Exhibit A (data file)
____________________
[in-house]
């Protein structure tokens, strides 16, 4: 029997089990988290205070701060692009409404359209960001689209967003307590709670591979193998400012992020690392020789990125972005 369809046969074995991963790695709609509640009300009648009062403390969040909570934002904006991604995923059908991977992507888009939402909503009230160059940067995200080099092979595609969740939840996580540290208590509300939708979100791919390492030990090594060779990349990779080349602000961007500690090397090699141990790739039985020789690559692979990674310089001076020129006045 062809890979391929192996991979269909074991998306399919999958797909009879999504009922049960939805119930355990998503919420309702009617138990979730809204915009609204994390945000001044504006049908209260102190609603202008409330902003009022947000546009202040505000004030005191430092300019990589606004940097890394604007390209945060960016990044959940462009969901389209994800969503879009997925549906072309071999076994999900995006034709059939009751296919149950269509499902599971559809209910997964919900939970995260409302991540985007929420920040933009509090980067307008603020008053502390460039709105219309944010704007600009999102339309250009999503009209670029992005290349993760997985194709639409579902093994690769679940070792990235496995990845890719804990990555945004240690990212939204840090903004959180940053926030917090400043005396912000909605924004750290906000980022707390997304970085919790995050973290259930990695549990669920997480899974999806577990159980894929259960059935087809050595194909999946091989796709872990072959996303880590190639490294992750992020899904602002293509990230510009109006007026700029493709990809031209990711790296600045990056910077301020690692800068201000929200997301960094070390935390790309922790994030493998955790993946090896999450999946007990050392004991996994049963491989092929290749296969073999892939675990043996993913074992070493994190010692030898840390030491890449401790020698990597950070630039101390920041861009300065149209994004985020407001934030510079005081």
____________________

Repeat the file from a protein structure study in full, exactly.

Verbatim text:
[in-house]
């Protein structure tokens, strides 16, 4: 029997089990988290205070701060692009409404359209960001689209967003307590709670591979193998400012992020690392020789990125972005 369809046969074995991963790695709609509640009300009648009062403390969040909570934002904006991604995923059908991977992507888009939402909503009230160059940067995200080099092979595609969740939840996580540290208590509300939708979100791919390492030990090594060779990349990779080349602000961007500690090397090699141990790739039985020789690559692979990674310089001076020129006045 062809890979391929192996991979269909074991998306399919999958797909009879999504009922049960939805119930355990998503919420309702009617138990979730809204915009609204994390945000001044504006049908209260102190609603202008409330902003009022947000546009202040505000004030005191430092300019990589606004940097890394604007390209945060960016990044959940462009969901389209994800969503879009997925549906072309071999076994999900995006034709059939009751296919149950269509499902599971559809209910997964919900939970995260409302991540985007929420920040933009509090980067307008603020008053502390460039709105219309944010704007600009999102339309250009999503009209670029992005290349993760997985194709639409579902093994690769679940070792990235496995990845890719804990990555945004240690990212939204840090903004959180940053926030917090400043005396912000909605924004750290906000980022707390997304970085919790995050973290259930990695549990669920997480899974999806577990159980894929259960059935087809050595194909999946091989796709872990072959996303880590190639490294992750992020899904602002293509990230510009109006007026700029493709990809031209990711790296600045990056910077301020690692800068201000929200997301960094070390935390790309922790994030493998955790993946090896999450999946007990050392004991996994049963491989092929290749296969073999892939675990043996993913074992070493994190010692030898840390030491890449401790020698990597950070630039101390920041861009300065149209994004985020407001934030510079005081």